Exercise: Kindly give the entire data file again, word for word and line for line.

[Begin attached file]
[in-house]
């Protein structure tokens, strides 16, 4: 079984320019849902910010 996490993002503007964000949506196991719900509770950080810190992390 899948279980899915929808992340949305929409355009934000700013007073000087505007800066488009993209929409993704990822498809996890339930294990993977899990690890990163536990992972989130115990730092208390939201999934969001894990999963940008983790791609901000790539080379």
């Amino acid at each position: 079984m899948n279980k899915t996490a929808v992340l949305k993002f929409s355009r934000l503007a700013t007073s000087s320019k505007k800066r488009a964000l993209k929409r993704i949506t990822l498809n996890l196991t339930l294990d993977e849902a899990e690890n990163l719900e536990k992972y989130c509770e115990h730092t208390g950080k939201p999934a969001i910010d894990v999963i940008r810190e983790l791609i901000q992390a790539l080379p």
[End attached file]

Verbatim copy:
[in-house]
């Protein structure tokens, strides 16, 4: 079984320019849902910010 996490993002503007964000949506196991719900509770950080810190992390 899948279980899915929808992340949305929409355009934000700013007073000087505007800066488009993209929409993704990822498809996890339930294990993977899990690890990163536990992972989130115990730092208390939201999934969001894990999963940008983790791609901000790539080379």
């Amino acid at each position: 079984m899948n279980k899915t996490a929808v992340l949305k993002f929409s355009r934000l503007a700013t007073s000087s320019k505007k800066r488009a964000l993209k929409r993704i949506t990822l498809n996890l196991t339930l294990d993977e849902a899990e690890n990163l719900e536990k992972y989130c509770e115990h730092t208390g950080k939201p999934a969001i910010d894990v999963i940008r810190e983790l791609i901000q992390a790539l080379p």